I have had those days. Trust me, I’ve had them. However, tomorrow is a new day. You get to start over again! Looking back, I know we had hard days when my second was first born and even my first was born, but I truly cannot remember the details of them. I can’t remember a specific bad day. I remember the good ones, oh do I remember the good ones! But the bad ones? Not so much. This is just a moment. An hour. A day. A week. A season. It always gets better. Sip on some coffee, snuggle with your kiddos and know that tomorrow will be better. Each day holds new hope and promises. You’ve got this.

You are capable. You are amazing. You are super mom. You are radiant. You are a rock star. (You totally rock!) You are incredible. You’ve. Got. This.

You pushed my buttons today.

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Toddler moms. HOW DO YOU DO IT. Man, oh man. I’m the mom of a 2.5 year old and a 5 month old. Two kids, two and under. Whew. I end my days questioning everything. Did I handle that situation correctly? Did I love them enough? Did they get my best self or just my leftovers? Was I patient enough?

 Why is being a mom so hard sometimes? Why do we question ourselves so much? My sweet and sassy toddler got in my face today, crinkled up her nose and said, “No momma!!!!” My emotions went from upset to angry to sad to dumbfounded. Oh, Audrey. You pushed my buttons today. I’m sitting, nursing Quinn and Audrey walks up to me. IMG_6097“Fruit snacks and water,” she demands. So I ask, “Can mommy have a hug?” “FRUIT SNACKS AND WATER!” she yells then runs away. OKAY. You pushed my buttons today. We pull into the garage, I go around to the driver’s side to get Audrey out. “DADDY GET ME!” Alrighty. You pushed my buttons today. “Audrey, I love you.” “No say I yuv you!” Sigh. You pushed my buttons today. And it continues. And yet somehow, at the same time, she has the sweetest heart of any toddler I’ve ever met. Tonight, we sang our bedtime songs and we get ready to pray so we ask Audrey if she’d like to pray. “God, thank you for mommy and daddy. Thank you for Kinnie. Thank you for our food. Thank you for cheese.” She peeks open one of her eyes, “What else?” she whispers. “And thank you for our blessings.” I’m constantly in awe of her amazing heart.

 

IMG_8628I find myself frustrated on a daily basis simply because I’m a strong-willed momma raising a strong-willed toddler. But days like today when she snuggles into momma and falls asleep while I rock her, I realize I must be doing something right. Days like today when her sister is crying, and she lays down next to her and rubs her head and tells her everything will be okay, I realize that in the midst of the hard, daily battles she makes my life complete. She pushes my buttons daily but she’s constantly pushing me to be better and she doesn’t even know it. She’s helped make me the person I am. Her sweet kindness and tender heart inspires me daily. She makes me a better person.

I think we go into parenthood thinking we do all the raising but in so many ways, we do a lot of the growing. I never thought I’d look at my 2.5 year old daughter and see the person I want to be. Someone who prays for others. Someone who thanks the Lord for cheese. Someone who consoles her sister instead of being jealous of the attention she requires. Someone who loves so incredibly well. I pray that she never loses that sweet and tender spirit. And I pray that she never stops teaching me how to love others and have that sweet child-like faith. I pray that she never stops pushing my buttons because I don’t ever want her to lose her fire – even though that fire may leave me grumbling to myself most days. I pray that she turns this world upside down and continues to love unconditionally. I pray that someday she realizes that she can change the world.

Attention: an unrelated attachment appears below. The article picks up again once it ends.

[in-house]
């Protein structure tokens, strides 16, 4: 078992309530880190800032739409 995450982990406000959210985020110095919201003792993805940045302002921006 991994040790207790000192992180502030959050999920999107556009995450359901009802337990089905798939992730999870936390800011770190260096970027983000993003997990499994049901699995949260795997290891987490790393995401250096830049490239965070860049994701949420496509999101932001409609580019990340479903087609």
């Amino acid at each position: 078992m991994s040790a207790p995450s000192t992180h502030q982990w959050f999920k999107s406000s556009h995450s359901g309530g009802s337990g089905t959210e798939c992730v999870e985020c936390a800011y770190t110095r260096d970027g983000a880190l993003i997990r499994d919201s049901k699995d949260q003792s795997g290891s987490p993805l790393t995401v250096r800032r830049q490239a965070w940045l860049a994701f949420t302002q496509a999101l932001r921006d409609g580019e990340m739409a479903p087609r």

The Terrrrr-ific Twos

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Or maybe, the temper tantrum twos? I remember when Audrey turned two, my husband and I were ready for the “terrible twos” to start – we’ll say the terrific twos for the rest of this post. We were pregnant with our second – I think I was around 34 weeks pregnant with Quinn when Audrey turned two. We braced ourselves. But the “terrific” twos never came. Audrey was a joy. We got comments constantly about how well behaved she was. Everywhere we went people ranted and raved about our sweet girl. Theeeennnn her sister was born. Whew.

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I love my daughter with everything I have. But we’ve been struggling lately. I’ll be honest. I said I would be genuine and real, right? It’s not all sunshine and rainbows like the Facebook highlight reel suggests. There’s constant sass and attitude. Lots of back talk and hands on the hips yelling, “NO MOMMA!!!!” My parents laugh and tell me I’m raising myself. They say they can laugh because they survived my toddler and teenage years. My in laws laugh because they see so much of my husband in Audrey. I guess we had it coming. Some days I have grace and practice super mom-esque parenting but some days I match her sassy attitude a tenfold. Oops.

I posted on Facebook a while back because I was so in awe of Audrey’s sweet heart one day.

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I think you officially know you’re a mom when showering becomes an Olympic sport. Feed Quinn, toss her in the bouncer, start Bubble Guppies, then RUN to get your clothes and jump in the shower. Shower as fast as you possibly can while peeking out the shower curtain because you (think) you hear crying. Hurry and finish up and run back into the living room with sopping wet hair…only to find this beautiful sight. Audrey told me, “My sister was crying.” So she’s sitting there making silly faces at her to make her stop. My hair is wet, I’m out of breath but my heart is so so full.

Through all of it – the attitude, the temper tantrums, the sass (there’s SO MUCH SASS), the no napping, the pickiness, the “no momma,” and all of the not fun stuff, there’s moments like this. Moments where I’m reminded that my sweet toddler is just that – a toddler. She’s still learning who she is and how to control her emotions. She’s testing her limits and discovering the world. She’s doing exactly what toddlers do.

But even in the midst of all of the trials and tough stuff, I’m taken back to the sweet, beautiful moments. The moments where I see her true colors and the amazing girl she is. The moments where I realize that they really are the terrific twos.